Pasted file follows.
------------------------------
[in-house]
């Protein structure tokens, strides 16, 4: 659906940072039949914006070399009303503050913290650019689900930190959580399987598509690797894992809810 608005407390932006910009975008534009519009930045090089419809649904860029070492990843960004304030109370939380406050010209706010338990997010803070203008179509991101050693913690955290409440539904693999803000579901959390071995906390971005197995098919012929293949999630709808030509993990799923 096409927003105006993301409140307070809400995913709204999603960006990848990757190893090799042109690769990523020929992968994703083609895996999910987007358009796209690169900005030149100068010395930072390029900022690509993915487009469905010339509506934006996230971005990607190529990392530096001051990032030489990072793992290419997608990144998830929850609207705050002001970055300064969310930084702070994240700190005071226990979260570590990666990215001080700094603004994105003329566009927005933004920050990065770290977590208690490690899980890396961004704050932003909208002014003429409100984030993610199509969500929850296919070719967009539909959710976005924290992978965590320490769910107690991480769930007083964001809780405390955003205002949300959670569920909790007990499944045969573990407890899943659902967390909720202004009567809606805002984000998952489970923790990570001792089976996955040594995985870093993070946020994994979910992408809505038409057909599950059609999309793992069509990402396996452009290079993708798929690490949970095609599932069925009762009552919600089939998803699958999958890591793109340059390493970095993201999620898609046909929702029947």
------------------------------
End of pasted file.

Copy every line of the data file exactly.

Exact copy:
[in-house]
């Protein structure tokens, strides 16, 4: 659906940072039949914006070399009303503050913290650019689900930190959580399987598509690797894992809810 608005407390932006910009975008534009519009930045090089419809649904860029070492990843960004304030109370939380406050010209706010338990997010803070203008179509991101050693913690955290409440539904693999803000579901959390071995906390971005197995098919012929293949999630709808030509993990799923 096409927003105006993301409140307070809400995913709204999603960006990848990757190893090799042109690769990523020929992968994703083609895996999910987007358009796209690169900005030149100068010395930072390029900022690509993915487009469905010339509506934006996230971005990607190529990392530096001051990032030489990072793992290419997608990144998830929850609207705050002001970055300064969310930084702070994240700190005071226990979260570590990666990215001080700094603004994105003329566009927005933004920050990065770290977590208690490690899980890396961004704050932003909208002014003429409100984030993610199509969500929850296919070719967009539909959710976005924290992978965590320490769910107690991480769930007083964001809780405390955003205002949300959670569920909790007990499944045969573990407890899943659902967390909720202004009567809606805002984000998952489970923790990570001792089976996955040594995985870093993070946020994994979910992408809505038409057909599950059609999309793992069509990402396996452009290079993708798929690490949970095609599932069925009762009552919600089939998803699958999958890591793109340059390493970095993201999620898609046909929702029947």